At NOVA we asked ourselves what a low-end EN B would look like if it was constructed without being restricted by technical complexity. The result is the PHANTOM.
The PHANTOM is a new, completely revolutionary paraglider – with a similar aspect-ratio to the ION and with 99 cells, it combines the safety of the ION series with high-level performance. Exceptional directional stability as well as unique precision and simplicity underpin the excellent handling.
With 99 cells, 804 needle-eye ribs and 3200 slots in the profiles and triple tape ribs to reduce weight, the PHANTOM could be the most complex and technically elaborate wing ever made. With more than 3000 individual components, it sets a new benchmark in paraglider construction.
Pleasure without compromise
The PHANTOM is mainly constructed using 27 gram sail cloth. Combined with the weight-optimised inner construction, the size S wing weighs less than 5 kg. Little weight and low aspect ratio result in maximum safety. Never before has so much performance been so easy to fly.
The PHANTOM is a paraglider in a brand-new class and therefore is suitable for a very wide range of pilots. Thanks to its high degree of passive safety and its outstanding performance, it is suitable for ambitious recreational pilots, as well as keen cross-country pilots. The PHANTOM combines the advantages of a low-end EN B wing with the performance of a high-end paraglider.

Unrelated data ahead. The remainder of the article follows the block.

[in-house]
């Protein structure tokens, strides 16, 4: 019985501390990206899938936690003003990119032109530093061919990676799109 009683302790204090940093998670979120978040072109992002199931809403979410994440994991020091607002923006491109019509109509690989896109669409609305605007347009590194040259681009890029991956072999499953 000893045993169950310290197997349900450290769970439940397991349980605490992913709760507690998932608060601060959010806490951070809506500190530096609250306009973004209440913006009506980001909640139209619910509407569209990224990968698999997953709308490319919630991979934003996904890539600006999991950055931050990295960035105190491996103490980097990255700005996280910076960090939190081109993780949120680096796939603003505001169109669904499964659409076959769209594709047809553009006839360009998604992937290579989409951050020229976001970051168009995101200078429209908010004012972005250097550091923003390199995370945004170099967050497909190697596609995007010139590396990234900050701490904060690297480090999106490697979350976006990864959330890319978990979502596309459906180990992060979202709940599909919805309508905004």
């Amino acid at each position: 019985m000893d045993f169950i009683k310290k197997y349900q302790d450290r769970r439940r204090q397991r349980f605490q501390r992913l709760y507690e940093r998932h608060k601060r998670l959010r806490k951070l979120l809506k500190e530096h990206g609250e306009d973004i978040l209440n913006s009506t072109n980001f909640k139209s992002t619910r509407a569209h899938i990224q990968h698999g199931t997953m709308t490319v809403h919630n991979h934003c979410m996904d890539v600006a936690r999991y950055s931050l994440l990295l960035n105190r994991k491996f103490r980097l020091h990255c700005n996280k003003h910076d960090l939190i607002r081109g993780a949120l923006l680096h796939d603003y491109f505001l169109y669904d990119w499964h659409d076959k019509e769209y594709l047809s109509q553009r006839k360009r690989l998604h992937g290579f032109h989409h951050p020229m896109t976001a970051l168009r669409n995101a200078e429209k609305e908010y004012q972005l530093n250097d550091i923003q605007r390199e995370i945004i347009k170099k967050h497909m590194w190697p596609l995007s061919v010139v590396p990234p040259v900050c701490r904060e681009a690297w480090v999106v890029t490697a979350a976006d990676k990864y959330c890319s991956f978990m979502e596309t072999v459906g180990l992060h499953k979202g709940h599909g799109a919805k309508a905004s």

Short and compact
Are wings with many cells difficult to fly?
No, this is a misguided belief. A higher number of cells increases glider weight, but by using lightweight materials and structurally analysed and optimised slots, we could compensate for this additional weight.
But performance wings with many cells are more challenging to fly than EN A gliders with few cells.
Correct, but this is due to the higher aspect ratio, rather than the increased number of cells. There is no direct correlation between the number of cells and how demanding a wing is to fly.
How does a large number of cells increase performance?
The more cells, the smoother the wing – which means less drag. A large number of cells also provides ultimate stability. This helps maintain performance even in turbulent air.
Didn’t NOVA produce a wing called the PHANTOM in the past?
Correct, in 1991. The similarity with the original PHANTOM is the increase in performance which was then, and now, impressive.